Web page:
Mostly some clean-up again, parentship between objects should now survive loading, saving as well as duplication and copy&paste. FileReader got a little const cleanup. The select tool nows properly selects only objects which are in it, instead of all things that collide with it. Object duplication now preserves layers, so that one can duplicate large groups of objects spread over many layers with ease. The LayerManager now provides show/hide all and lock/unlock all buttons, a auto-lock button is presented as well, limiting editing to the current layer.

Other then that, there are some more graphics that got moved over from the media/ area and the existing sectors got a little cleanup.

Ubuntu 9.04 Jaunty (Beta)

Tried to upgrade to the Ubuntu 9.04 Beta today. Upgrade itself went smooth, restart didn't, seems like Nautilus ran amok opening a gazillion windows, currently worked around by killing and removing Nautilus. Might not be Nautilus fault, as there is something fishy with the gnome-session manager.

Button mapping for my mouse and Wacom got mixed up as well, that was fixed by a simple:

xinput set-button-map "Wacom Intuos2 6x8" 3 9 1
xinput set-button-map "ImExPS/2 Logitech Explorer Mouse" 3 2 1 2 2 2 2 2 2

The eraser on the Wacom still doesn't work.

Gimp and Emacs don't start from the panel, even so their command line seems correct. A new icon drag&dropped from the Application menu works, maybe some incompatibilty in the .destkop file or so?

Krita4 still crashes on startup.

Flash doesn't work even so the flashplugin-nonfree is installed. Seems to work now after creating a new Profile.

Saturday, March 28, 2009

Windstille Editor - Day 12

Mostly minor stuff and polish today, the ObjectTree class got renamed into LayerManager, FileWriter writes things a little more Lisp-like, the Open, Save, SaveAs functions now behave more normal, giving you overwrite warnings, starting in the right directory and such, the Tabs now contain proper filenames and RecentFile handling is integrated as well. The output to stdout got a little cleaned up and some of it got redirected to the statusbar. Also fixed a crash that happened when objects got parented to themselves, leading to an endless loop.

On the levels/graphics side of things, there was a little cleanup as well, the trainstation.wst and mine.wst sectors got split into layers and a new sector worker.wst got created. Also the trainstation got some improved trains, which however are a little broken due to parenting not being properly loaded. The new layer systems is quite nice to work with so far, a toggle function that limits editing to the current layer is however missing.

Windstille Editor - Day 11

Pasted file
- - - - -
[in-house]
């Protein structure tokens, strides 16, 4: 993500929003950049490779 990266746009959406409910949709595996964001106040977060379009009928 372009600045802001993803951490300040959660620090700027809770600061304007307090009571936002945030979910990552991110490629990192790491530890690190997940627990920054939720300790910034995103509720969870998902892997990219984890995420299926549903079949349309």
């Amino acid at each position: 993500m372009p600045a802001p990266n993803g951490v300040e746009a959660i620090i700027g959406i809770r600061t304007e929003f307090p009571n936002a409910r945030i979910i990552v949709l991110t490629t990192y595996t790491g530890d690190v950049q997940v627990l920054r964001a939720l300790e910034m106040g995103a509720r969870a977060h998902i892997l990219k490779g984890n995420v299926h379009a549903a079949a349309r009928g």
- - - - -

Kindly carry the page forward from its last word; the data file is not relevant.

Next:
The ObjectTree got retooled into a LayerManager. It now only shows layers, not all objects and allows to toggle layer visibility, lock layers to avoid accidental editing and move them around to reorder them. The layer name can be edited as well. The old Blender-like layer system is still in place and will likely stay for a while, but mostly obsoleted by the new one. The main advantage of the new layer system is that it enforces object ordering, so objects can't be raised or lowered above the layer boundaries. This makes it a little less flexible, but a lot easier to use, since now one hasn't to worry about an object ending half a way in a wall instead of cleanly below or above it. Copy&paste between layers works as well, so its fairly easy to split up old levels into layered ones.

Thursday, March 26, 2009

Windstille Editor - Day 10

New stuff today includes a Blender-like layer system, along with functioning Copy&Paste and a simple grid. Building simple rooms so far works mostly ok, but an easy way to see on which layer an object is and a way to move objects between layers is still missing. Another important thing that is missing is pixel perfect select/grabbing, currently it works by bounding rectangle, which is annoying, since all the transparent light objects get in the way. Snapping to proper integer positions is missing as well, leading to annoying gaps between graphics. Scaling of decal is also missing and needs to be added next.

The ObjectTree so far has turned out rather useless. The object count is just to high for it to be useful. Maybe it would help to be able to group objects and use the ObjectTree as a way to mark the object group that gets currently activly edited. That however would kind of duplicate the layer system. Not quite sure yet how to progress here, but a better way to seperate the level into foreground, background, light, highlight and shadow stuff seems to be needed, since it currently gets quite confusing fast. There is currently also no way to properly mark the z-position at which the player should enter. The current Blender-like layer system doesn't care about ordering at all, which makes it quite flexible, but also not well suited for this task, in which strict object order would be helpfull.

Wednesday, March 25, 2009

Windstille Editor - Day 9

Today the Windstille Editor got more advanced snapping, meaning selections of multiple objects snap properly. It also got a basic load and save functionality, so its now usable for level prototyping, actual level building has to wait till the navigation graph stuff is in place.

I reconstructed the trainstation in the level editor, which thanks to the snapping was very easy. The lack of layers however is problematic, since it makes it a little tricky to pick the right object in more complex scenes, something that need to be fixed in the future.